Melissa was now literally pushing me through the swinging door.
“Don’t do anything I wouldn’t do,” she laughed.
It would take me a minute, which I didn’t have, to unpack that statement, and besides I wasn’t a counselor anymore.
Near the front entrance to the store, there was a pseudo-Starbucks, where Madison could have taken me. It lacked the friendly baristas and cozy coffeehouse ambiance that had made Starbucks’ a hit corner to corner almost all over America, but it was right here, as dreary as it looked at the end of the day. Fortunately Madison hadn’t suggested it, and he wasn’t waiting there for me. From the looks of things we’d be taking our first-date awkwardness on the road, at least sparing me the proverbial fishbowl-effect, especially since now I had confessed it to Melissa.
Not seeing Madison inside, I stepped outside into the cold night. The headlights of a car parked in one of the handicapped spaces flashed. It must be him. The car backed out and headed towards the curb where I stood. Now just exactly which woman’s safety video said that it was perfectly fine to get into the car with a total stranger? Not one ever. But I was about to do just that. Just because he had a beautiful smile and wonderful eyes, and shoulders that bested any other man I knew. Did I think it was safe because he was disabled? What if he was just bait, setting me up to take me to some psycho brother of his who lived in their basement? We’d all seen the horror movies. And yet when Madison parked beside me, I willingly opened the passenger door and got in.
“Hope you don’t mind if I drive,” he said. “It’s easier.”
“Oh no, that’s fine,” I replied.
Plus I didn’t own a car anymore. At some point I’d have to admit to that.
“Nice car,” I told him as I buckled my seatbelt; because after all if I was going to be a hostage I should try not to crack my head open in a crash.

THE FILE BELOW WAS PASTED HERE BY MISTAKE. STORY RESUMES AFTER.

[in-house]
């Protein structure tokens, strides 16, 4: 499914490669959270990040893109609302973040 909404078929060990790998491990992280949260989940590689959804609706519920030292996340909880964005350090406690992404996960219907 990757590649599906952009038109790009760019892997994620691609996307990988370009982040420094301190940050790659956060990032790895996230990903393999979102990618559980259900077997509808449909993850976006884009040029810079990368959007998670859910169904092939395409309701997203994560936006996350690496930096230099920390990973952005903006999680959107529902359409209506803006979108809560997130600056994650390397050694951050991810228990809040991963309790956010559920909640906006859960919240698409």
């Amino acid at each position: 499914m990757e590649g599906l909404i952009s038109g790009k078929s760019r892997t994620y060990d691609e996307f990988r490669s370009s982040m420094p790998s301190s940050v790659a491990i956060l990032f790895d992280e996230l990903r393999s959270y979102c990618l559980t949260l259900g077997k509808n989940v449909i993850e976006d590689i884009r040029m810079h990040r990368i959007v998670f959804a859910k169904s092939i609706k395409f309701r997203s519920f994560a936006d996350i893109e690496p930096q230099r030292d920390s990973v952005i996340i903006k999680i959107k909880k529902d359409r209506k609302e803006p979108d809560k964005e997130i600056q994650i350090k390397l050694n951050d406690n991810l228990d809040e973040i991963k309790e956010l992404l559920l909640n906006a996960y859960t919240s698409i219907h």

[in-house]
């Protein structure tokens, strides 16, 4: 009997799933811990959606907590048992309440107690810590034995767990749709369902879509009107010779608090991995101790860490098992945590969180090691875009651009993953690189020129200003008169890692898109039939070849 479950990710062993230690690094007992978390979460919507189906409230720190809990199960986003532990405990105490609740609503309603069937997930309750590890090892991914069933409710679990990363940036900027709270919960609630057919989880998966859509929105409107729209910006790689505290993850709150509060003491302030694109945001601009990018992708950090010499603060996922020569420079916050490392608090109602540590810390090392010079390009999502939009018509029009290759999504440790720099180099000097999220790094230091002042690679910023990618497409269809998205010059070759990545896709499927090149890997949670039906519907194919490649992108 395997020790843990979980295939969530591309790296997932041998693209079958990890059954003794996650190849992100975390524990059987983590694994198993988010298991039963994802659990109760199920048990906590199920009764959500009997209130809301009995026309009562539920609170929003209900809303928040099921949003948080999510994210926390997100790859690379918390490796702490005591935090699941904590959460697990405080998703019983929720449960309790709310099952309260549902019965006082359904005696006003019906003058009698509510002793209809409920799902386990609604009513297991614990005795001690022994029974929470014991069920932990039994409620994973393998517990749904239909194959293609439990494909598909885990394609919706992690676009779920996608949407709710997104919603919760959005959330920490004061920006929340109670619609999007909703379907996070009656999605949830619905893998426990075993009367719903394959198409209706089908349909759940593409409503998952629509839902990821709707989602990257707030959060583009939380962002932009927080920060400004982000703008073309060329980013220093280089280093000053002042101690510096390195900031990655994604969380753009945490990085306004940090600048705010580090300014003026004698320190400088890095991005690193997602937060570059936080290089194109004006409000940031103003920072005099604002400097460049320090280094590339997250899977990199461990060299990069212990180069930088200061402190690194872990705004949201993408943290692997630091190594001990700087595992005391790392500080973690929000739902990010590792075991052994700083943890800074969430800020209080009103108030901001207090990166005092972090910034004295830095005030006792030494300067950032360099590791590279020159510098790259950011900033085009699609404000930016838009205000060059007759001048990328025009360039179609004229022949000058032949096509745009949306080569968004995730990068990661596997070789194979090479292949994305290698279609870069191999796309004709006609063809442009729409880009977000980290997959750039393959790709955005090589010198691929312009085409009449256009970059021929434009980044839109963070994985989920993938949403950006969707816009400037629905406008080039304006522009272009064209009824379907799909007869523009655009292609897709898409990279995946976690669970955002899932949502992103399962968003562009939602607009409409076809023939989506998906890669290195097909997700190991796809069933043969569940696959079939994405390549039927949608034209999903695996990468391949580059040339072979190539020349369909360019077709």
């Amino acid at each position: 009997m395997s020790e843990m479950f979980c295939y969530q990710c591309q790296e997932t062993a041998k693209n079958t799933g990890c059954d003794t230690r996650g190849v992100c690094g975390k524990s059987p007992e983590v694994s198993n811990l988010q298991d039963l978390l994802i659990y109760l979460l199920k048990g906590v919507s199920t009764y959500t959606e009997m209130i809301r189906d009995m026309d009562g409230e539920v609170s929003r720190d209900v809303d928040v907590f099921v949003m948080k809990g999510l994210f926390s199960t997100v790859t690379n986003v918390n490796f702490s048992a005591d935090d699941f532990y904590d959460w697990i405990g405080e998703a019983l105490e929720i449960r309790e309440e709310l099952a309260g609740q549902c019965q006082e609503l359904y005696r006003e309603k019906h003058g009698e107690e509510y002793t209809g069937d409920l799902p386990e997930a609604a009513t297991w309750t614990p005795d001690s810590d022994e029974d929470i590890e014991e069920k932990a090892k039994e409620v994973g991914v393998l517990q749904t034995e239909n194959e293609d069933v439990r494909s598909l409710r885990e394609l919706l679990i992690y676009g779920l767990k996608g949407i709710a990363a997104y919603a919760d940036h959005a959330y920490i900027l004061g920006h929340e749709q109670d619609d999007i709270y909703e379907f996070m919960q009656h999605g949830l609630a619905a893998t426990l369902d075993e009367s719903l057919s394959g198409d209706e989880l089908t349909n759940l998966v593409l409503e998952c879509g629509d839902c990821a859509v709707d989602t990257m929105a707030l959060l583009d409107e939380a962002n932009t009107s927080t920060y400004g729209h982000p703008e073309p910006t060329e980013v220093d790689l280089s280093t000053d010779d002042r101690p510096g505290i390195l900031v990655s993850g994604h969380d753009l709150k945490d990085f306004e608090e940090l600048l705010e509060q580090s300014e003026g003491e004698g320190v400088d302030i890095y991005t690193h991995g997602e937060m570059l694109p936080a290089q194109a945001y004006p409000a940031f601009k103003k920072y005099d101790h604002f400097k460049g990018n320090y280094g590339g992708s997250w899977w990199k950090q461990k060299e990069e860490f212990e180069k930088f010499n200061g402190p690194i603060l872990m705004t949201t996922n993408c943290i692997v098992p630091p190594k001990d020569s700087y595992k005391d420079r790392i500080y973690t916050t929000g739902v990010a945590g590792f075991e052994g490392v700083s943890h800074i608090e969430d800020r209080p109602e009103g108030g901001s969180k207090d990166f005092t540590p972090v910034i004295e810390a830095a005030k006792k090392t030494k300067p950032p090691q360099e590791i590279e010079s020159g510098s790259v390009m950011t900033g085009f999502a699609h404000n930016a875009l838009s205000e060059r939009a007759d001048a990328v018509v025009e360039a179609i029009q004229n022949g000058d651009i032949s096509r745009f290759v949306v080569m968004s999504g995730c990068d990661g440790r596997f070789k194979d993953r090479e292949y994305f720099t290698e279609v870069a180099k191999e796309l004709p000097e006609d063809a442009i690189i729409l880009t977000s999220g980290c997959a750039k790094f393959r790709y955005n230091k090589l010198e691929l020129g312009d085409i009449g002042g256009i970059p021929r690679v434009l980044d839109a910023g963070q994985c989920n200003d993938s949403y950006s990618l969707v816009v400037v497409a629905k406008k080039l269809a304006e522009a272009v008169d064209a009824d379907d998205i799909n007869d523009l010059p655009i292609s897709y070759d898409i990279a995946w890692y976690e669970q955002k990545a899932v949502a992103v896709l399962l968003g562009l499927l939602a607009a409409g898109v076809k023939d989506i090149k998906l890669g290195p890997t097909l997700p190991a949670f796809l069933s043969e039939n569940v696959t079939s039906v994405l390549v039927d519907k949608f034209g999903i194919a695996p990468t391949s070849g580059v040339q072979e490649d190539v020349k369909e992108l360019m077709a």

The car was a Buick something or another, which sort of surprised me. I supposed I had been expecting some kind of import. It was a four-door sedan with leather seats, a dazzling dashboard complete with satellite radio and an assortment of other glowing icons including GPS and Pandora. There were hand controls attached to the steering column, and a kind of three-knob apparatus on the steering wheel where his left hand rested. His wheelchair was stowed on the backseat in what appeared to be separate pieces. Maybe his hands worked better than I thought.
“Thanks,” said Madison pulling off.
As he was driving out of the Target parking lot it dawned on me definitively: I was definitely doing this. Going God-knows where with God-knows who.
Abruptly I blurted out, “I-don’t-have-a-car-so-I’ll-have-to-be-back-here-before-ten-to-catch-the-bus-or-my-sister-will-worry--”
“Paige,” he interrupted my breathless speech. “I can take you home.”
“Paige,” he repeated. “I said I can take you home.”
Maybe it was his voice, or the little smile playing around his mouth, but suddenly I was not only glad but reassured. I was safe. I still didn’t know him from Adam but I felt as right-placed as Eve.
“Thank you,” I said and honestly felt grateful.
“Why don’t you text your sister? My last name is Reese. R-E-E--”
“As in the candy?” I smiled at him, all imaginings of hostage horrors gone.
He glanced at me and laughed.
to be continued...